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I'm coding a p2p implementation that I would like to make decentralized however I'm having some trouble grasping how DHT in protocols like bittorrent work. How does the client know where the peers are if there is no tracker? Are peers stored in the actual torrent file?

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@spender, that question is about how the protocol is bootstrapped; if I interpret the OP correctly, he wants to know how it works in general – bdonlan Nov 2 '09 at 5:53
up vote 36 down vote accepted

With trackerless/DHT torrents, peer IP addresses are stored in the DHT using the BitTorrent infohash as the key. Since all a tracker does, basically, is respond to put/get requests, this functionality corresponds exactly to the interface that a DHT (distributed hash table) provides: it allows you to look up and store IP addresses in the DHT by infohash.

So a "get" request would look up a BT infohash and return a set of IP addresses. A "put" stores an IP address for a given infohash. This corresponds to the "announce" request you would otherwise make to the tracker to receive a dictionary of peer IP addresses.

In a DHT, peers are randomly assigned to store values belonging to a small fraction of the key space; the hashing ensures that keys are distributed randomly across participating peers. The DHT protocol (Kademlia for BitTorrent) ensures that put/get requests are routed efficiently to the peers responsible for maintaining a given key's IP address lists.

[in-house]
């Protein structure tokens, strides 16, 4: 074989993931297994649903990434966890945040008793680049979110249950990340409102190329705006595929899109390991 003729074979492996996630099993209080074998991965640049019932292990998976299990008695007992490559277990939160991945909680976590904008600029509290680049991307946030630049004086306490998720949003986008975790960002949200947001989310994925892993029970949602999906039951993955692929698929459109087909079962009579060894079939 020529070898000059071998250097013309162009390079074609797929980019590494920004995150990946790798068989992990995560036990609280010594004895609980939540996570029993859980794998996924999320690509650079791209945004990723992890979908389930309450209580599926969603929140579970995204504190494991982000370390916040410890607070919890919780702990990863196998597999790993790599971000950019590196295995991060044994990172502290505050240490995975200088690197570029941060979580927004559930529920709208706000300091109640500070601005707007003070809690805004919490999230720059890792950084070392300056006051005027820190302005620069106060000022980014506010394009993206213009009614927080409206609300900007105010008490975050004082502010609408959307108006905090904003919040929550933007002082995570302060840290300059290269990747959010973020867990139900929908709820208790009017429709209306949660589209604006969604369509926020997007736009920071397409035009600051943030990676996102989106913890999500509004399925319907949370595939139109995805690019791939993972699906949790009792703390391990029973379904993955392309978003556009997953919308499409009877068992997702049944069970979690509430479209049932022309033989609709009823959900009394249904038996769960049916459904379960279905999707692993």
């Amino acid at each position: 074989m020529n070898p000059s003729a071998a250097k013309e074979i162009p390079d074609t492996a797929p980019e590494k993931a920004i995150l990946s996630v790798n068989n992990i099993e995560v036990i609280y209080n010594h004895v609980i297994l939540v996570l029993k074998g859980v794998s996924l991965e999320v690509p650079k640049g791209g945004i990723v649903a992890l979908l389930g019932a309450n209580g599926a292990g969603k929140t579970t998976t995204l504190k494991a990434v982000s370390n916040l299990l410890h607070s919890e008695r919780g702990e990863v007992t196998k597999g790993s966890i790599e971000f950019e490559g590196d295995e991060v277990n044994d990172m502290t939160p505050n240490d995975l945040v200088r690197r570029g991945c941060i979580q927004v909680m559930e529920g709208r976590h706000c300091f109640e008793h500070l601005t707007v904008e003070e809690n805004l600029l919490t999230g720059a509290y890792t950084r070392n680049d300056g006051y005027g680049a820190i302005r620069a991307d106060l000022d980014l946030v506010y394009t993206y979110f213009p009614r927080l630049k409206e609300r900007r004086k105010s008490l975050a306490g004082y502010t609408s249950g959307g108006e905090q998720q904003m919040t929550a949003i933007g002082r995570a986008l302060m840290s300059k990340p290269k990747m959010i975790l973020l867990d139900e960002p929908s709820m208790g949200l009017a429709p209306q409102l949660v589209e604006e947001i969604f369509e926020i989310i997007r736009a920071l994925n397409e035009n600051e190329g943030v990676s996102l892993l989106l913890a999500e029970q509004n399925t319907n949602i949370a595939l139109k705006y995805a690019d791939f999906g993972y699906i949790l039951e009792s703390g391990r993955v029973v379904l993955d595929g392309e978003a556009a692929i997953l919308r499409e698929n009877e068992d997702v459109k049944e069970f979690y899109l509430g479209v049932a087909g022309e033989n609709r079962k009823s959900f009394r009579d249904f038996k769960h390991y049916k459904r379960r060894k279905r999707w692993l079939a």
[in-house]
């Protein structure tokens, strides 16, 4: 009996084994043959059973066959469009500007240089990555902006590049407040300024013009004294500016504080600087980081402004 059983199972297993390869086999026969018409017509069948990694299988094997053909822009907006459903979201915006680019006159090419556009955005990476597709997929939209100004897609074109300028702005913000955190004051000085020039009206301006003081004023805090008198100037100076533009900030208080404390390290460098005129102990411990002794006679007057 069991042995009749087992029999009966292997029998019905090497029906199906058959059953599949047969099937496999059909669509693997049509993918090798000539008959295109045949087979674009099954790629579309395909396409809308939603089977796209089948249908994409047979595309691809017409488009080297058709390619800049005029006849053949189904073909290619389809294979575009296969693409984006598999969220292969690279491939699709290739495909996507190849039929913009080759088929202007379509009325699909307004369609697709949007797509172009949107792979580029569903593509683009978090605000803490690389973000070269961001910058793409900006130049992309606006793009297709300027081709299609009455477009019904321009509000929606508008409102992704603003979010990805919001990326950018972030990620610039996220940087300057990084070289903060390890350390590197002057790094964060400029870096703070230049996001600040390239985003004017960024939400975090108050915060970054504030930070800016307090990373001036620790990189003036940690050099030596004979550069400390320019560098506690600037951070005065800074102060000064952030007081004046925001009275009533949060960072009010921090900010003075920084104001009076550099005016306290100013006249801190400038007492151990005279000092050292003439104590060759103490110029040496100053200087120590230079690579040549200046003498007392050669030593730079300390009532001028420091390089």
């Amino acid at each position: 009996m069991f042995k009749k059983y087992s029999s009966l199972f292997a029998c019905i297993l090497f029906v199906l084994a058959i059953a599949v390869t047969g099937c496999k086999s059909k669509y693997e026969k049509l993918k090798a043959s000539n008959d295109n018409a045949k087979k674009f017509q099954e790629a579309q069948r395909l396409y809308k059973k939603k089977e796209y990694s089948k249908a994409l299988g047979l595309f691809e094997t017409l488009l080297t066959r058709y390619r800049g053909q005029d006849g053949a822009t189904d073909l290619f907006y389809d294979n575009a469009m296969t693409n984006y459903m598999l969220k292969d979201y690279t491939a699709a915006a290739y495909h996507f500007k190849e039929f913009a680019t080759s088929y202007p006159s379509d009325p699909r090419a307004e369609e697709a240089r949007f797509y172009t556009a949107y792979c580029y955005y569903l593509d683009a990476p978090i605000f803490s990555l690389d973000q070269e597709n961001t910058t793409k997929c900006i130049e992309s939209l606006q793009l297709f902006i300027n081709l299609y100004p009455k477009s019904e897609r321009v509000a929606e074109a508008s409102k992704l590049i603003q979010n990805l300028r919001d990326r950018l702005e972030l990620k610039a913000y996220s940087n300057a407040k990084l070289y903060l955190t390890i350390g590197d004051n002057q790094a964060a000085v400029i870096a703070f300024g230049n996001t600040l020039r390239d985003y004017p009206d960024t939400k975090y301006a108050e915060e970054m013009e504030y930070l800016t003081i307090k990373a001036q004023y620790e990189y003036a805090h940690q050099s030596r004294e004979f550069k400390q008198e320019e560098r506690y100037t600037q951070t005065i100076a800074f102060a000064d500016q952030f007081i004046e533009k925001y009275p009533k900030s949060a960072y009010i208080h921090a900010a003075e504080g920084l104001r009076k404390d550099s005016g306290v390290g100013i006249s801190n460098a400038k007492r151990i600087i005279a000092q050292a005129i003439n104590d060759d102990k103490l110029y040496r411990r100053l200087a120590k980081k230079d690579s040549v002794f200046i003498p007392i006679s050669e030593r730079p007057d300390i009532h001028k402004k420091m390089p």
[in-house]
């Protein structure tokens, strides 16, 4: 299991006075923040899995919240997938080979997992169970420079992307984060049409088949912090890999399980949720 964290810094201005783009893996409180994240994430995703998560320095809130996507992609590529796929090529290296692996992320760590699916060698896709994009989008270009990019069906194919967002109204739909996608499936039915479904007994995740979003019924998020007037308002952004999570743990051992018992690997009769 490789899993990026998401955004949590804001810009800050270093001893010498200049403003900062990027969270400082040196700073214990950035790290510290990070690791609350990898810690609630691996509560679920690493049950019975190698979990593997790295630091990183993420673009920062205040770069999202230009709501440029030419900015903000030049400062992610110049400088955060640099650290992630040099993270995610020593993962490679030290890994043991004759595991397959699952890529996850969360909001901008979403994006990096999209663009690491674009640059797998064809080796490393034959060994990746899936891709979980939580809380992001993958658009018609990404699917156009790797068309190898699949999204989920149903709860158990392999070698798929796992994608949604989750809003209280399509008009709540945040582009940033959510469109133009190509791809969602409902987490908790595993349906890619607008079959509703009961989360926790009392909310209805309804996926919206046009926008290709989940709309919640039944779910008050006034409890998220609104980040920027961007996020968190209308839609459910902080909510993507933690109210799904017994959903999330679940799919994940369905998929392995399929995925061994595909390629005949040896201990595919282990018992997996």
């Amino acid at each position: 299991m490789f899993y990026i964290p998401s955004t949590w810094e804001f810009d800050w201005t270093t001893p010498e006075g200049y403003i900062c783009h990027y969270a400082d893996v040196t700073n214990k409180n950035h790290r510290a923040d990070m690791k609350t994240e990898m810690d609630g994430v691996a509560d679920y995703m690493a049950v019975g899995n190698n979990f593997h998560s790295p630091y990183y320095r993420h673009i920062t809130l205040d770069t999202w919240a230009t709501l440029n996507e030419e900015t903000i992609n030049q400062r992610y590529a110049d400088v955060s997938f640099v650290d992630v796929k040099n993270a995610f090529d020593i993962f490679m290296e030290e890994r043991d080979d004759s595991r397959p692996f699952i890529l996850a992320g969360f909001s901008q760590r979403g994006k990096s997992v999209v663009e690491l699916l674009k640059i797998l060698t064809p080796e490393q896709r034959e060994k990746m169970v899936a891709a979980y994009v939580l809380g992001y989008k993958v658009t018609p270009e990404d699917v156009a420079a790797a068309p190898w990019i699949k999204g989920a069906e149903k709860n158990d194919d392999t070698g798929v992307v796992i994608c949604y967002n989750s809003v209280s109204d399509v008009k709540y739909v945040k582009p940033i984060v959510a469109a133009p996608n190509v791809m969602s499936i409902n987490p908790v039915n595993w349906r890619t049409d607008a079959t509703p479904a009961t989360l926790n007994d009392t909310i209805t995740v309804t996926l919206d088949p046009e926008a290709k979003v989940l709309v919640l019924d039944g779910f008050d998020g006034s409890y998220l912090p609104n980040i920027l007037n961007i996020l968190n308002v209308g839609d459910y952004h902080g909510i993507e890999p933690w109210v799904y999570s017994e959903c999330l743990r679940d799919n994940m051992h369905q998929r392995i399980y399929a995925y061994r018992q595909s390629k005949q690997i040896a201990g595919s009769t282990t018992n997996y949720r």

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where does it get the port number for each IP? – Janus Troelsen Mar 3 '13 at 23:05
the port is included along with the peer's IP address: – cce May 30 '13 at 4:28
Are values of the keyspace ever lost/expired? – schulwitz Apr 16 '15 at 8:33
Yes, values can be lost due to expiration (TTLs) or churn (as peers come and go, they may take portions of the keyspace with them if there are not enough replicas for those values). So to persist a value for long periods one would need to continually issue PUT requests. Since in BitTorrent swarms peers are constantly joining and leaving, this is less of a problem, and long-living peers can re-announce themselves to the DHT periodically. – cce Oct 17 '15 at 0:31

The general theory can be found in wikipedia's article on Kademlia. The specific protocol specification used in bittorrent is here:

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What happens with bittorrent and a DHT is that at the beginning bittorrent uses information embedded in the torrent file to go to either a tracker or one of a set of nodes from the DHT. Then once it finds one node, it can continue to find others and persist using the DHT without needing a centralized tracker to maintain it.

The original information bootstraps the later use of the DHT.

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